Every other mid-2010s manic pixie boys and girls were into The 1975 when they came out with their first batch of cigarette tunes as the likes of ‘Chocolate’, ‘Girls’, and ‘Robbers’ dominate curated playlists in streaming platforms. The hype train continues when the band brought fans to the second album with the ridiculously long name (I Like It When You Sleep, for You Are So Beautiful Yet So Unaware of It) that promoted the band into indie rock Godhood.
When Matt Healy announced Music For Cars (later changed to A Brief Inquiry Into Online Relationships), the general response was positive and most music fans were buzzing for it, especially in the same year that other Indie Rock darlings like Arctic Monkeys, The Vaccines and Vampire Weekend decided to come back ‘fresh’, or so to say. Bizarrely, both highly-anticipated records from Arctic Monkeys and The Vaccines are strangely underwhelmed with Tranquility Base Hotel and Combat Sports respectively. Many fear the same thing with The 1975: the records aren’t terrible – they’re just not as memorable as their last few albums.
With no surprise, Matt Healy came out with a different persona for the music video of their first single for A Brief Inquiry Into Online Relationships, ‘Give Yourself A Try’. The band traded their post-AM leather jackets with tight black suits while Healy, oh Healy, presented a combo of Boy George and David Bowie’s aesthetics, which is fine to be honest (except that Gerard Way followed the same approach a few years ago). The music video was decent, but the main problem for fans is that the intro of ‘Give Yourself A Try’ sounds awfully similar – it sounds like the intro of possibly Joy Division’s biggest hit, ‘Disorder’, and the worse part is, the riff lingers till the end.
And, here’s ‘Disorder’.
Joy Division played a huge role in the rise of UK post punk back in the day, that has somewhat shaped the modern indie scene you know today. To know that one of the biggest indie bands in the world decided to take a step back and pull a stunt like this reminds me of the time that ‘Ice Ice Baby’ took the infectious bassline of Queen and Bowie’s ‘Under Pressure’ for his own personal reasons, not to forget the Foo Fighters vs Dio and Cat Stevens vs The Flaming Lips cases.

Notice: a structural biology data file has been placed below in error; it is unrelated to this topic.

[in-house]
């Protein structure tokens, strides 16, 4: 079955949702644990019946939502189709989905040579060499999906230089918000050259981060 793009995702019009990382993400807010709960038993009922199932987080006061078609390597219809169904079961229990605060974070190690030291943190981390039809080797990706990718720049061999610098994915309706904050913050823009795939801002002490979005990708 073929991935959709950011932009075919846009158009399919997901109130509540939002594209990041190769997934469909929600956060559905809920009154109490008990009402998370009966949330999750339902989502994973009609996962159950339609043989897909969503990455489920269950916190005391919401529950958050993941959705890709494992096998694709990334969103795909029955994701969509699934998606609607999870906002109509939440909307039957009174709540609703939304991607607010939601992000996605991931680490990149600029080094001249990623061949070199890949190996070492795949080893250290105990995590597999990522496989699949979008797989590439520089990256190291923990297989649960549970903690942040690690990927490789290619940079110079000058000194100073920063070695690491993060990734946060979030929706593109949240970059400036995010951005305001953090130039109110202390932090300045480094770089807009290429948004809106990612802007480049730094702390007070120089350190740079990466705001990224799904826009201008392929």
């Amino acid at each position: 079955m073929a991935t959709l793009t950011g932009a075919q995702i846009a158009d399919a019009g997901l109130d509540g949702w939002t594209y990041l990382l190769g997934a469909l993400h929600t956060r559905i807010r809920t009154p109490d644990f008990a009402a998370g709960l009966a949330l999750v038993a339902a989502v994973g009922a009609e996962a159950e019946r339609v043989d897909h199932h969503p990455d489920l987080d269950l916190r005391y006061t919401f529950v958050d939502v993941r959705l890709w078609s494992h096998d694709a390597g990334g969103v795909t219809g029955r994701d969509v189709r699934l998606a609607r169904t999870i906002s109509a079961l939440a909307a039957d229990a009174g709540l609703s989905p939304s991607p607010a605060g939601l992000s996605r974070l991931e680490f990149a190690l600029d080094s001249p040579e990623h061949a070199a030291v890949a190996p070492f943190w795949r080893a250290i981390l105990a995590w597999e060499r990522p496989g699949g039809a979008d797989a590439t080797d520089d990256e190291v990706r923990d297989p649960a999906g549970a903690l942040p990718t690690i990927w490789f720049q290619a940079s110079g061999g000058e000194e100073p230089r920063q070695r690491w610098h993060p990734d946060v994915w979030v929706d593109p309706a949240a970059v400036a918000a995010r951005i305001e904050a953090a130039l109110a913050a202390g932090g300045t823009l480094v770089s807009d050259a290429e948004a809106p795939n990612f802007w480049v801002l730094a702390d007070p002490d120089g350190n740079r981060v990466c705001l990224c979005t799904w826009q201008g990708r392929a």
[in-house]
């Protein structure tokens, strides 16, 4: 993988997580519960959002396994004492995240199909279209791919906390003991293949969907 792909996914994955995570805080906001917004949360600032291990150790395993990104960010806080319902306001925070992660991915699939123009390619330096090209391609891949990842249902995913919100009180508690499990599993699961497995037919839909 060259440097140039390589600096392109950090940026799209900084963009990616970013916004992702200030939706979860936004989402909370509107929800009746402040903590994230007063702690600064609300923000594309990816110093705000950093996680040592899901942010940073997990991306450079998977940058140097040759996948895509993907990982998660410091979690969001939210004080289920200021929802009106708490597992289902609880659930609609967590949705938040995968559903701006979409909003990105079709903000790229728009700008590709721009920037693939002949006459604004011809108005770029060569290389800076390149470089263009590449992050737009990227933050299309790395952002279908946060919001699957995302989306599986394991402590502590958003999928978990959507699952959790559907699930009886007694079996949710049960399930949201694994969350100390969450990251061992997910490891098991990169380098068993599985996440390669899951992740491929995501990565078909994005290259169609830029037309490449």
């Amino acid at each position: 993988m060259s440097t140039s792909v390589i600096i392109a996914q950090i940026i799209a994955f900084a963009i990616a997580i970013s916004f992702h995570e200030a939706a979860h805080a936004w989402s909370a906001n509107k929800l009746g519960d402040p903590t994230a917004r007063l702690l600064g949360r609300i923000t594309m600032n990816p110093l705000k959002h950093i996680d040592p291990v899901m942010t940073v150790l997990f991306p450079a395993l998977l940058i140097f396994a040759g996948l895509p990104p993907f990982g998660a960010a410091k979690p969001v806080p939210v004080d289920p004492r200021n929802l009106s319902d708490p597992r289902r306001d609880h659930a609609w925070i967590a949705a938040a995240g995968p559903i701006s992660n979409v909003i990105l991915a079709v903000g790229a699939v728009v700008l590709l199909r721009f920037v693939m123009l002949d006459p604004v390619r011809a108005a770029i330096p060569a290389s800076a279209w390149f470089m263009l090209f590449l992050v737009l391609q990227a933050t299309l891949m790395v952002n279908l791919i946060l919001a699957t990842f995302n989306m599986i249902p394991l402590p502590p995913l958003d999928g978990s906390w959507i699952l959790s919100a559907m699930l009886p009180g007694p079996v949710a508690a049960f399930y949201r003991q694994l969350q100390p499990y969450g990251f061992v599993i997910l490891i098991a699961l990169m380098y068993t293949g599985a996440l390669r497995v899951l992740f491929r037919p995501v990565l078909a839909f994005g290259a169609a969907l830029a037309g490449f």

Despite the flak that they’ve been getting, as a music fan, I feel like I may be able to look pass such plagiarism today. In the era where Motown is slowly coming back to life in simpler forms, originality is a scarce commodity. Every track is a formation of influences, remnants of energy and form surrounding the creator’s’ life. To have the creator’s tracks sound familiar to its influences are normal, so the possibility of Matt Healy, who grew up in the UK, writing a track similar to Ian Curtis, comes to no surprise as the latter is a British Icon. Like Led Zeppelin’s Robert Plant once said, ‘Everything is a Remix’. Yes, this is the same Robert Plant who lost a court battle on plagiarism for his hit song ‘Stairway to Heaven’, and the one who felt a bit uncomfortable that Greta Van Fleet didn’t cite them as an influence.
In the case of The 1975, I’m psyched to see these promising signs of post punk in their music. Bands evolve, and they evolve not adjust to the times, but to help shape the times. Arctic Monkeys are slowly declining, The Vaccines may never have reached its potential, maybe if we give them a chance, they may be able to deliver. It’s still early to thumb down Healy and co but in due time, we’ll able to see whether the band can withstand the test of time, or crumble like the rest to make room for newer bands to shine.